At this moment, the 4^{th} may at 8:47h the bet seems to be still ‘on’: Joy Christan and Richard Gill are betting whether or not a computer simulation of the exploding balls experiment can be created that can or cannot produce Bell type statistics. This bet is not the 5000 euros one for which the exploding balls experiment should actually be performed (see the earlier post on this subject).

The current bet focusses on the angle settings from Alice and Bob where the difference between classical and QM predictions are most significant: 0, 45, 90 and 135 degrees.

The exact text of the bet as stated by Richard can be found here:

In his own words:

“Richard Gill has offered 10,000 Euros to anyone who can simulate the N directions of angular momentum vectors appearing in equation (16) of this experimental proposal of mine: http://arxiv.org/abs/0806.3078. Here I am attempting to provide such N directions. They are given by the vectors 'e' in this simulation. He has also offered further 5,000 Euros to me if my proposed experiment is realized successfully. I am hopeful that that will happen someday. The details of these challenges by Richard Gill can be found here: http://www.sciphysicsforums.com/spfbb1/viewtopic.php?f=6&t=46. While this is by no means a perfect simulation of my model, it does meet all the stringent conditions set out by Richard Gill for his challenge.

Since after the explosion the angular momentum vectors 'e' moving along the z direction will be confined to the x-y plane, a 2D simulation is good enough for my proposed experiment. ”

**Joy’s R code explained**

Computers cannot really
generate random numbers, so they have a mechanism to pick numbers from a list
of previously stored ‘random’ numbers. The seed indicates where to start
picking.

angles <- seq(from = 0, to = 360, by = 1) * 2 * pi/360** **

seq(): generates
a sequence of numbers. In seq(from = 0, to = 360, by = 1),
an array containing the numbers 0 to 360 is created (the ‘by’ indicates the
difference between succeeding numbers). After this all numbers in the array are
multiplied by 2 * pi / 360 and stored in angles.
K <- length(angles)

length(): gives
the number of elements in the array, and stores it in a single value K.

corrs <- numeric(K) ## Container for correlations

declares an
array structure named ‘corrs’ which can contain K numbers (?)

M <- 10^5 ## Sample size. Next try 10^6, or even 10^7

The number
10 to the power of 5 = 1000000 is stored in M.

s <- runif(M, 0, pi)

t <- runif(M, 0, pi)

runif(n, min, max) generates an array of
random numbers between the min and the max value. Here a list of M numbers
between 0 and pi is generated and stored in s, and again in t.
x <- cos(s)

y <- 1.2 * (-1 + (2/(sqrt(1 + (3 * t/pi)))))

So ‘x’ will
contain M random cos() numbers, ‘y’ will contain M numbers with values from the
formula above (sqrt() is square root)
e <- rbind(x, y) ## 2 x M matrix; M columns of e represent the

## x and y coordinates of points on a circle; y -> -y => e -> -e.

rbind(x,y)
simply puts the two lists with numbers in x and y in one 2xM array called ‘e’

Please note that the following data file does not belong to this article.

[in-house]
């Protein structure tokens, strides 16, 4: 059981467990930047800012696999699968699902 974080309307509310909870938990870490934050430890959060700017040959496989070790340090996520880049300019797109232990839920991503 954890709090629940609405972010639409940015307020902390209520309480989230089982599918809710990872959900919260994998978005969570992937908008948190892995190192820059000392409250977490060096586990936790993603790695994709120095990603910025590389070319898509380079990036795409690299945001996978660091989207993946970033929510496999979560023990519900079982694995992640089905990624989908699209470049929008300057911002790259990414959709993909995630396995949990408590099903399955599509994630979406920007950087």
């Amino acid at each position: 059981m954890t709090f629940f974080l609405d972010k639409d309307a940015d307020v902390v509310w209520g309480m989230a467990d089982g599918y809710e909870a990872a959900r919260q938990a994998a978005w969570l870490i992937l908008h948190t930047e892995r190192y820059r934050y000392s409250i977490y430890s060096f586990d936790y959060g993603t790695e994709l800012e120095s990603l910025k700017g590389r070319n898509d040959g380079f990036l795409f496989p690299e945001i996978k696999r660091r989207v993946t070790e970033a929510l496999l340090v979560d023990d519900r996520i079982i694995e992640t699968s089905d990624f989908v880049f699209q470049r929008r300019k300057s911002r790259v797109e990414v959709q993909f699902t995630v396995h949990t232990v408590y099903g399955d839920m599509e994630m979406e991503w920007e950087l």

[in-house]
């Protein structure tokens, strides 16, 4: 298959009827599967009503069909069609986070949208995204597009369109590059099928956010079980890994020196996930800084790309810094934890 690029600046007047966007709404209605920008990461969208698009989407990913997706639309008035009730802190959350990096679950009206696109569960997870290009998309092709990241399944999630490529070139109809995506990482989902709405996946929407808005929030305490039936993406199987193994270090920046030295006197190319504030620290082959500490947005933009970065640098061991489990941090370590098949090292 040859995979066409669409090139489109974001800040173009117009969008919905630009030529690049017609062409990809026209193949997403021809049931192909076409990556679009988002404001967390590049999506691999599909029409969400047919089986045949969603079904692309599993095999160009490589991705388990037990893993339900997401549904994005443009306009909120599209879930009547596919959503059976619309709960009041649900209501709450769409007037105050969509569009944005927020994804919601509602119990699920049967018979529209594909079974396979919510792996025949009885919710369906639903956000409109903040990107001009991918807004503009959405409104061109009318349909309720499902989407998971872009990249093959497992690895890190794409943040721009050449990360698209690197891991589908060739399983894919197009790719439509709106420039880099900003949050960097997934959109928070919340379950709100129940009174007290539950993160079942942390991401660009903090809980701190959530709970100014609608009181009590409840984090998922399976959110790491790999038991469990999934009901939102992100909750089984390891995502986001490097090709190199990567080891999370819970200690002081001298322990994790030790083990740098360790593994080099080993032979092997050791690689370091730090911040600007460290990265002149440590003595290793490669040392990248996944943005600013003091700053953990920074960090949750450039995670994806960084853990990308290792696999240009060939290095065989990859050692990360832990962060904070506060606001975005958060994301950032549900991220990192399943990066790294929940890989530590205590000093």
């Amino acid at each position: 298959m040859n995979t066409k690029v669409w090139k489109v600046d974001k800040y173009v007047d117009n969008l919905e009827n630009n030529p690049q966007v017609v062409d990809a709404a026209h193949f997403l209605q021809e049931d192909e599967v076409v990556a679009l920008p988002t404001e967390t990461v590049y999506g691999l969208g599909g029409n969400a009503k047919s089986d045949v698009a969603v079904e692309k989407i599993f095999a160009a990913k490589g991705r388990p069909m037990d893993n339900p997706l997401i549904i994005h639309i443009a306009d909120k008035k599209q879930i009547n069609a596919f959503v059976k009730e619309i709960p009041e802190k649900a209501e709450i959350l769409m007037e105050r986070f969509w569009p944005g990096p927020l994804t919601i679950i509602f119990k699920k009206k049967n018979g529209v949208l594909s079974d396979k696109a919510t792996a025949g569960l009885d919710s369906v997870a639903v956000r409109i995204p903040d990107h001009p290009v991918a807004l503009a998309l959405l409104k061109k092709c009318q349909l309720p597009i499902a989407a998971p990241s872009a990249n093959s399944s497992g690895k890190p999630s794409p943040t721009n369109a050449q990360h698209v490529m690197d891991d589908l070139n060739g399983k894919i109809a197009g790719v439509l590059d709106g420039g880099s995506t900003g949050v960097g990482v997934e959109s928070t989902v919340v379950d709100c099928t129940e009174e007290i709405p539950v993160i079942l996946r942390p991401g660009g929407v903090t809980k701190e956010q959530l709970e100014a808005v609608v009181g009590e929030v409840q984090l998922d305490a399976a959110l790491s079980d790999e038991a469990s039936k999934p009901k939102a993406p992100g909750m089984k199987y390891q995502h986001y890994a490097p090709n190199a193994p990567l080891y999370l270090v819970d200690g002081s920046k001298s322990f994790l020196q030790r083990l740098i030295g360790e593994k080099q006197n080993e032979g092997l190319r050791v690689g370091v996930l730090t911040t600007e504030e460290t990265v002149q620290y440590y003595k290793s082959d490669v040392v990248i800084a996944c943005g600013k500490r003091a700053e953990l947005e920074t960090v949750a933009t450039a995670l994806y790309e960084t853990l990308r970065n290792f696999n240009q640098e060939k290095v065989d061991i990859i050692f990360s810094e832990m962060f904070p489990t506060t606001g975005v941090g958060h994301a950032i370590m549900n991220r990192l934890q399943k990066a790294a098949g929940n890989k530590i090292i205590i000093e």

for (i in 1:(K - 1)) {

…

}

This is a
loop structure: The program iterates over the code between the brackets, having
i=1, 2, 3 …, until i =K-1 (K was the number of angles, so 361). Notice that
within this loop another loop is used, having ‘j’ going from 1 to K-1.
The i-th
angle in the array of angles is stored in ‘alpha’. The angles are expressed in
radians, so when i=0 the alpha=0, when i = 1 then alpha=1 *pi /360 etc.

a <- c(cos(alpha), sin(alpha)) ## Measurement vector 'a'

c(): an
assignment: So Joy stores the 2 numbers cos(alpha) and sin(alpha) in a 2d
array.
the second
loop within the firs loop starts
beta <- angles[j]

b <- c(cos(beta), sin(beta)) ## Measurement vector 'b'

‘beta’ will
also contain each time a different angle, and b the two numbers cos(beta) and
sin(beta)
ca <- colSums(e * a) ## Inner products of cols of 'e' with 'a'

cb <- colSums(e * b) ## Inner products of cols of 'e' with 'b'

so ‘e’
contains:
x_{1} x_{2} x_{3} …x_{M
}y_{1} y_{2} y_{3}
…y_{M}

which is
multiplies with a (a_{1}, a_{2})

giving

x_{1}a_{1} x_{2}a_{1} x_{3}a_{1}
… x_{M}a_{1
}y_{1}a_{2} y_{2}a_{2}
y_{3}a_{2} … y_{M}a_{2}

colSums()
then sums the numbers per column, giving

x_{1}a_{1+}y_{1}a_{2} x_{2}a_{1+}y_{2}a_{2} x_{3}a_{1+}y_{3}a_{2}
…x_{M}a_{1 +}y_{M}a_{2}

which is
stored in ca. The same calculation is done with ‘b’ giving cb.

The number
of elements in ca is put in N (which will always be M)
corrs[i] <- sum(sign(-ca) * sign(cb))/N

sign()
returns 1 for positive numbers, -1 for negative numbers.
So each
number in ca is first multiplied by -1 because of the ‘–ca’, and the sign
function results in a list with 1’s and -1’s. These are multiplied by the
elements in sign(cb).The resulting list of 1’s and -1’s is summed up and
divided by N. The calculated number is stored in the i-th position of corrs.

N is stored
in the i-th position of Ns
When the
code in the loops is completed it continues with the statements below

corrs[K] <- corrs[1]

Ns[K] <- Ns[1]

Here the
obtained values for angle=360 is taken the be the same as for angle=0
The rest of
the code is for printing the results.

An extended
description of R can be found here: http://cran.r-project.org/doc/manuals/R-intro.html

**Some concluding remarks**

Joy's model iterates over Alice’s
and Bobs angles. This is an efficient mechanism to get results for all the
settings. The same results should be obtained using random (integer) angles
between 0 and 360 degrees, but one might need a slightly larger 'M' to get nice
results for all the angles.

The conditions for the Bell type
simulation seems to be met: All the particles are used in the result set (which
excludes the detection loophole) and the measurement for Alice does not
use Bob's measurement and vice versa.